Friday, March 12, 2010

"It's a good one..."

Our daughters both loved Little House on the Prairie, never tiring of re-runs of re-runs. When oldest daughter Stephanie was pregnant with first son Jackson, I’d call her mornings around 9AM. She’d answer the phone sniffling and obviously crying. I’d ask her, “Are you ok, is everything alright???” She’d answer,
“Yes, I’m watching Little House, it’s a good one”… then she would proceed to tell me every single detail about the episode! Little House on the Prairie had that effect on a lot of us. We craved it. We memorized it. We fantasized about living back then when a trip into Walnut Grove was a much anticipated event and the farm provided most of the things you needed to survive. It was a simpler, harder life than most of us can even begin to imagine, but somehow we desire that kind of life.

For my ancestors farming in Arkansas, it was their life; building their own houses, butchering their pigs in the fall, hard work and long days in the fields to provide food for survival. I’ve inherited so much from my own Grandparents who farmed the land that has been in their family since 1860, but how I wish I had recipes from Great Grandmothers. Treasured glimpses into the lives they lived back then.

Daughter Stephanie knows that I love cookbooks so when she came across
The Little House Cookbook at a book sale, she grabbed it for a Christmas present for me! It’s stuffed with recipes and tales of pioneer cooking like candy made from drizzling hot maple syrup onto snow, johnnycakes cooked over the open fire, and Little House doughnuts.
Here’s the recipe from The Little House Cookbook by Barbara M. Walker (Harper Collins, 1989)
The only thing I would change is Smart Balance oil to fry the doughnuts.

For 2 dozen doughnuts you will need:
2 pounds lard
1 egg
1 teaspoon baking soda
½ teaspoon salt
1 cup sour cream
2¼ cups of unbleached all-purpose flour
a shaker full of powdered sugar
quart kettle
quart bowl
rolling pin
candy thermometer
Melt the lard in kettle over low heat. Beat egg, baking soda, and salt into the sour cream in the bowl. Beat in 1 cup of flour until well mixed. Continue to work in flour, ¼ cup at a time, until you have a dough that can be rolled. Roll the dough in a strip about 4 by 16 by ¼ inches. With a floured knife cut into inch strips about five eighth inch wide.
Heat the lard to 375 degrees F. Twist a strip like a corkscrew (it will stretch as you do); bring ends together and pinch them. Drop twisted dough in hot fat. In 2 minutes the dough should be brown on both sides, crisp and cooked through. If browning takes more than 3 minutes, the fat is not hot enough; if browning takes less time, the fat is too hot.
Remove cooked doughnut to brown paper to drain and coat it with powdered sugar. Continue twisting and cooking the remaining dough strips. Serve the doughnuts immediately.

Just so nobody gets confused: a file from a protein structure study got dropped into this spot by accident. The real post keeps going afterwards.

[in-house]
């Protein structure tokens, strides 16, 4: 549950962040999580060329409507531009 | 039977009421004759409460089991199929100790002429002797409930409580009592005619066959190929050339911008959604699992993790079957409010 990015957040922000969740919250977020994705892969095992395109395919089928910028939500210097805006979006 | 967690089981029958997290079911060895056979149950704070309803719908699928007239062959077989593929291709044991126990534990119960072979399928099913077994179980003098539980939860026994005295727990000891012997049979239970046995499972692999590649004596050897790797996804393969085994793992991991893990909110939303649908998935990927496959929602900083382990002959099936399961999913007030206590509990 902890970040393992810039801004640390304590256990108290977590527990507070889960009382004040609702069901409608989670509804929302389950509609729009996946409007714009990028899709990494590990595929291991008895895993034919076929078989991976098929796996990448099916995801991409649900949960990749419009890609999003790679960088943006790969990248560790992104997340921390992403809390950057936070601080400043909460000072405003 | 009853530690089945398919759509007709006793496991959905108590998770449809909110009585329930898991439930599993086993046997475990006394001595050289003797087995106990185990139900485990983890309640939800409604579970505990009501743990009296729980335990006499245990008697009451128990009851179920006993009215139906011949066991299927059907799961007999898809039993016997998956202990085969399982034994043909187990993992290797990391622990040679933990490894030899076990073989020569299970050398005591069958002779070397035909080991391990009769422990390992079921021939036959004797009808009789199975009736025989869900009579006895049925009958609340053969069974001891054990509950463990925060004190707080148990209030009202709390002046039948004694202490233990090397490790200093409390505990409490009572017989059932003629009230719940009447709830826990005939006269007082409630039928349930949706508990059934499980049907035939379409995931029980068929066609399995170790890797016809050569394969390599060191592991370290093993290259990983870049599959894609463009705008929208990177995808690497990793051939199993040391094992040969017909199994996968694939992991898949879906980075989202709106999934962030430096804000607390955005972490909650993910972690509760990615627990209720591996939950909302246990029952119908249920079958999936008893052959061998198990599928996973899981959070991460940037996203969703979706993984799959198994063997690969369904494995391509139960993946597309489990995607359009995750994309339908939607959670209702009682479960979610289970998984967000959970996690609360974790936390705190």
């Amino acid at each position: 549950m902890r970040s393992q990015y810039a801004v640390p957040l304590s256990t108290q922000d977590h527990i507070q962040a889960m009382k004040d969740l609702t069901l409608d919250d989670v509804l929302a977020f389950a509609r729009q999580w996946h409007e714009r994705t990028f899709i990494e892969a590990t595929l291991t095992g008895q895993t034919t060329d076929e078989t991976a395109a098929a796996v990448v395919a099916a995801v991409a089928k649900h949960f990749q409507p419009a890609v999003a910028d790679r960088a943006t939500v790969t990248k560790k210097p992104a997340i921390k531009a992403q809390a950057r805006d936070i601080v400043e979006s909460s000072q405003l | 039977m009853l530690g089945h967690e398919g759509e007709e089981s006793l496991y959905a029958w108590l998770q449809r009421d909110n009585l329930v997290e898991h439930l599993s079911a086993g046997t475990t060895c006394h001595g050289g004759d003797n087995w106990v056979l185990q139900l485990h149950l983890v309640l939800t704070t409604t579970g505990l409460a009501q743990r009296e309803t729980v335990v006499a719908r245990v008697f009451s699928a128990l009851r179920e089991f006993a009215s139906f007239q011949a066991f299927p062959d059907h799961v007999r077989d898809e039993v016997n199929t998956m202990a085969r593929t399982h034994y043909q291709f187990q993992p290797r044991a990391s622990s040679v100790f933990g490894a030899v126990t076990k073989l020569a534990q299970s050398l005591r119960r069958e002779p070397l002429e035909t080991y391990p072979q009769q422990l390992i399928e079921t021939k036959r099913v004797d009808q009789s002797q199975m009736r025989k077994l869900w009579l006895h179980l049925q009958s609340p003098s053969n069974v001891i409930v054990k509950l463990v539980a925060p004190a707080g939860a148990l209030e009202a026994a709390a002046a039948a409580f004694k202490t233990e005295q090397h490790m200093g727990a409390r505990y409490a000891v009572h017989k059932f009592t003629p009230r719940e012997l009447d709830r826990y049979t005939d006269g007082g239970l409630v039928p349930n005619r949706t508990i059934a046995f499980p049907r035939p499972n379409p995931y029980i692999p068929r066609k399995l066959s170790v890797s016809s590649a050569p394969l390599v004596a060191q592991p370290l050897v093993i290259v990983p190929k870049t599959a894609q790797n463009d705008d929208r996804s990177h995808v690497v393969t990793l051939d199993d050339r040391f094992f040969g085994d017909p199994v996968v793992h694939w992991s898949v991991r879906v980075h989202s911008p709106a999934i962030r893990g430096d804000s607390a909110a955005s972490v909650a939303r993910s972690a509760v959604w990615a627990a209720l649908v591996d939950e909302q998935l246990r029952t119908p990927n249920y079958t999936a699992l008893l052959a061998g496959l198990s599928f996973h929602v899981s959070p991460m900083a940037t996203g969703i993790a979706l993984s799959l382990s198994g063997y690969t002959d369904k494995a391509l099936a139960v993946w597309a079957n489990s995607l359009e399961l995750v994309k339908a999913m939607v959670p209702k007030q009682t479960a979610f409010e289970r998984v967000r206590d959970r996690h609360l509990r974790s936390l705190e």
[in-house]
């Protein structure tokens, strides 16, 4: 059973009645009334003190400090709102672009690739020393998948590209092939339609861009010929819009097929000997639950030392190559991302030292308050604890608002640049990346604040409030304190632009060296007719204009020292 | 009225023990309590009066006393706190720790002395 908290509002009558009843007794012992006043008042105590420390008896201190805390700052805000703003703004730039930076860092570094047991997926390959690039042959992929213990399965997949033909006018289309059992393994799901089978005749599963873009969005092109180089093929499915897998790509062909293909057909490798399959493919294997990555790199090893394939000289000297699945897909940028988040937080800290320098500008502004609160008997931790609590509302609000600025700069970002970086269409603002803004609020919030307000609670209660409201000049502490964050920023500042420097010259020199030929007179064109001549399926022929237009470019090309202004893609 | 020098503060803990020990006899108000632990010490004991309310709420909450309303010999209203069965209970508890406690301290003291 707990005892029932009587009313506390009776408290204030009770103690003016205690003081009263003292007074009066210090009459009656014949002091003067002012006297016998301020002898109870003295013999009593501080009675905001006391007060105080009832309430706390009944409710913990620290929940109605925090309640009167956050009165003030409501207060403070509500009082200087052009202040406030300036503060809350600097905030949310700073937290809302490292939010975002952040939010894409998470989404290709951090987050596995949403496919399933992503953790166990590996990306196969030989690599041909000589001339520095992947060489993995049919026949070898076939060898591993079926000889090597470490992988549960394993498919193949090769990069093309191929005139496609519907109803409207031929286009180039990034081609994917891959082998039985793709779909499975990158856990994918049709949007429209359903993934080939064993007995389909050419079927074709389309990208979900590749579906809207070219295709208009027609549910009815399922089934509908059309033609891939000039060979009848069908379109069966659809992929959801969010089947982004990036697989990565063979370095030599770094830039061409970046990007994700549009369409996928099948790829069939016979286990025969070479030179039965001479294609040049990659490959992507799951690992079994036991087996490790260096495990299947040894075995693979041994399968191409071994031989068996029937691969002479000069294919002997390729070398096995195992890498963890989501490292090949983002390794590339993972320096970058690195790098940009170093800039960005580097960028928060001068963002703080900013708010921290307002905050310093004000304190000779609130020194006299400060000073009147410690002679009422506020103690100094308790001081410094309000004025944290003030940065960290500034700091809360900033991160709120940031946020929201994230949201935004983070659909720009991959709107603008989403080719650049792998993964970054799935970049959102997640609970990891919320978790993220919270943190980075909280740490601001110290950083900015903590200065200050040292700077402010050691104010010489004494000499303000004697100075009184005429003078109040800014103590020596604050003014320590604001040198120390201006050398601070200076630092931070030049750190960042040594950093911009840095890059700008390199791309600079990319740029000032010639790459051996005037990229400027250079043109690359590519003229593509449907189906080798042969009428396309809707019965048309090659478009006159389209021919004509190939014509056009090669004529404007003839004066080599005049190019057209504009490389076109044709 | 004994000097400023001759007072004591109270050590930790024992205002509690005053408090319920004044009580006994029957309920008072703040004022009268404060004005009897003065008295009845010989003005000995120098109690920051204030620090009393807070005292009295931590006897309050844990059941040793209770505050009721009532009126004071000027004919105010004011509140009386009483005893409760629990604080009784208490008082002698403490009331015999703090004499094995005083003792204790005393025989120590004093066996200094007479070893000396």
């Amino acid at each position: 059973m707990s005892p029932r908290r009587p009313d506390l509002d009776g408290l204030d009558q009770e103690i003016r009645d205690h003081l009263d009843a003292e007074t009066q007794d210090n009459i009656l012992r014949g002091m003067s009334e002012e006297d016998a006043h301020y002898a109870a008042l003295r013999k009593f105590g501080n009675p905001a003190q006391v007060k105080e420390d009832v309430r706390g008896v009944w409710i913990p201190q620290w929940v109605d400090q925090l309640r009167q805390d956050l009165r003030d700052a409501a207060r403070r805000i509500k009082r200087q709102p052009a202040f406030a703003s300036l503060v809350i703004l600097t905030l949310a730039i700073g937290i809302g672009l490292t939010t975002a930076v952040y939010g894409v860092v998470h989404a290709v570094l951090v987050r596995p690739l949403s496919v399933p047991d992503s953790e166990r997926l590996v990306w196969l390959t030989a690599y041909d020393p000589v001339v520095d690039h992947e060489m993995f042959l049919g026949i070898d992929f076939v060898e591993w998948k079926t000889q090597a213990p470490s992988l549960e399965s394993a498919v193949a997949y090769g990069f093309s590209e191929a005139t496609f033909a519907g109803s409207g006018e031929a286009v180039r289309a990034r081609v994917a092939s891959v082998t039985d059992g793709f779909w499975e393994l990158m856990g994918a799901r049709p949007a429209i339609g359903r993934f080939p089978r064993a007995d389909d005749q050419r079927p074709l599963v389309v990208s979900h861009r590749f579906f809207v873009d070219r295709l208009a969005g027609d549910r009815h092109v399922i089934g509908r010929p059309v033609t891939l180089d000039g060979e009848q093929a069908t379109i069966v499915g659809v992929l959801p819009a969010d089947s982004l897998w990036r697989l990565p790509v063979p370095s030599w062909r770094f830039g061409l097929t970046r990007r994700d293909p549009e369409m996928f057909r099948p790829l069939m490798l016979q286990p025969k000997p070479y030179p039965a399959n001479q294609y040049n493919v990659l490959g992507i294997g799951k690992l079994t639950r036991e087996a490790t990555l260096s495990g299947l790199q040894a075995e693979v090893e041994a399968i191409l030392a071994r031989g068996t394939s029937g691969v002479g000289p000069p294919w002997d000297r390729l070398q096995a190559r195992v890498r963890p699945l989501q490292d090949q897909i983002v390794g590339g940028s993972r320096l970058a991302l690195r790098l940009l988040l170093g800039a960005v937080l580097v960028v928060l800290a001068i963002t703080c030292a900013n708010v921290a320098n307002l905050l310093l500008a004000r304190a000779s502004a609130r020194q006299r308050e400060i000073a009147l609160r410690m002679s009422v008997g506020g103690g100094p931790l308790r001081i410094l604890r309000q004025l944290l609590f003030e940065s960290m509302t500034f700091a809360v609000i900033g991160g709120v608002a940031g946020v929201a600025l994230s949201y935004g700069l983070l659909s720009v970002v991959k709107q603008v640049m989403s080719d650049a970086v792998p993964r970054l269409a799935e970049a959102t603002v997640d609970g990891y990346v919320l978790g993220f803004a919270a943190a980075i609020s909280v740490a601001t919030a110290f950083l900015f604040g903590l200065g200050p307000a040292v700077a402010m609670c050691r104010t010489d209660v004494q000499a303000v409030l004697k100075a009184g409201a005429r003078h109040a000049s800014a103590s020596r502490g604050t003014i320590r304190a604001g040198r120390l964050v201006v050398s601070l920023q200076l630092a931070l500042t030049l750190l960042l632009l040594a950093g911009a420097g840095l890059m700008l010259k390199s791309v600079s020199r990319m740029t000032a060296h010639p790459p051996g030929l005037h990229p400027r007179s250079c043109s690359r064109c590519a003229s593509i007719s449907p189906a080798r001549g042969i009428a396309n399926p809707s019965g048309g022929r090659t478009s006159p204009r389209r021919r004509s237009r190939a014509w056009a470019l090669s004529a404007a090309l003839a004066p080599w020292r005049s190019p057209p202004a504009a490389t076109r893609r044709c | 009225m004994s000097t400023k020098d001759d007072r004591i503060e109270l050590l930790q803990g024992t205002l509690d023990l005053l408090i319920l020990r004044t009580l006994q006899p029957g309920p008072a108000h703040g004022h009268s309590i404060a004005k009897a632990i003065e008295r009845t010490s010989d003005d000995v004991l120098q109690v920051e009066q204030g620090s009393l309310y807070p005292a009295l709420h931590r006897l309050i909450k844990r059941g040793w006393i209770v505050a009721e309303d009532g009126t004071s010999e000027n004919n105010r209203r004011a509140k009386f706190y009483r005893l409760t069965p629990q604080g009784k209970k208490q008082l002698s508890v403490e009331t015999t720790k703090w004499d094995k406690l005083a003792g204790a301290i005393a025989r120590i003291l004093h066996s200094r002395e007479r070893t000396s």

*I think a little roll in some cinnamon sugar would be very good on these!
Printable Recipe


  1. Looks good. Can you even get lard anymore? My mother always used Snowdrift shortening for frying. I don't think I've seen it in years.

  2. L♥VE little house oldest finished the series last summer...thanks for the yummy wishing to you and your this weekend...enjoy! brightest blessings~

  3. I just finished reading Grapes of Wrath...whoa...what a book...what an ordeal...I loved Little House on the Prairie (who didn't) but I think they might have made it look a little easier than it really was..but then again you would always have Michael Landon to look forward to..

  4. We all love that show too and mu one daughter still does watch it! Love the donuts, thanks...YUMMY! Come say hi :D

  5. I loved Little House to...I read the book series by Laura Ingalls Wilder,I just couldn't put them down,after reading them it kept me longing for more...thanks for sharing...and some of the stores here where I live still sell lard...

  6. The doughnuts look divine!

    You asked about the Carole Little dishes. They are stoneware, and I found them on a final clearance aisle at Home Goods at least five years ago!


  7. I just love Little House on the Prarie too. I used to love those TV shows, they were amazing. I just wish that they had that type of programming for children and families today. Thanks so very much for sharing your beautiful post. I am going to try your recipe. It looks fabulous. Hope you have a great weekend. Lia

  8. We love little house on the prairie! I love that my girls can watch it now on TV, too! I had no idea there was a cookbook! This sounds like a delicious recipe!
    Wendy :)

  9. Joy, I had no idea there was a cookbook ... that would be great to have.

    Happy St. Patrick's Day ~
    Have a lovely weekend.
    TTFN ~ Hugs, Marydon

  10. What? Little House On The Prairie! My goodness, that's my favourite! I can't remember in which year I started watching it. And I can still remember the 2nd daughter of that farmer later became a teacher! Was that right? Oh, there was a cookbook too!!! Thanks for sharing & have a good weekend!


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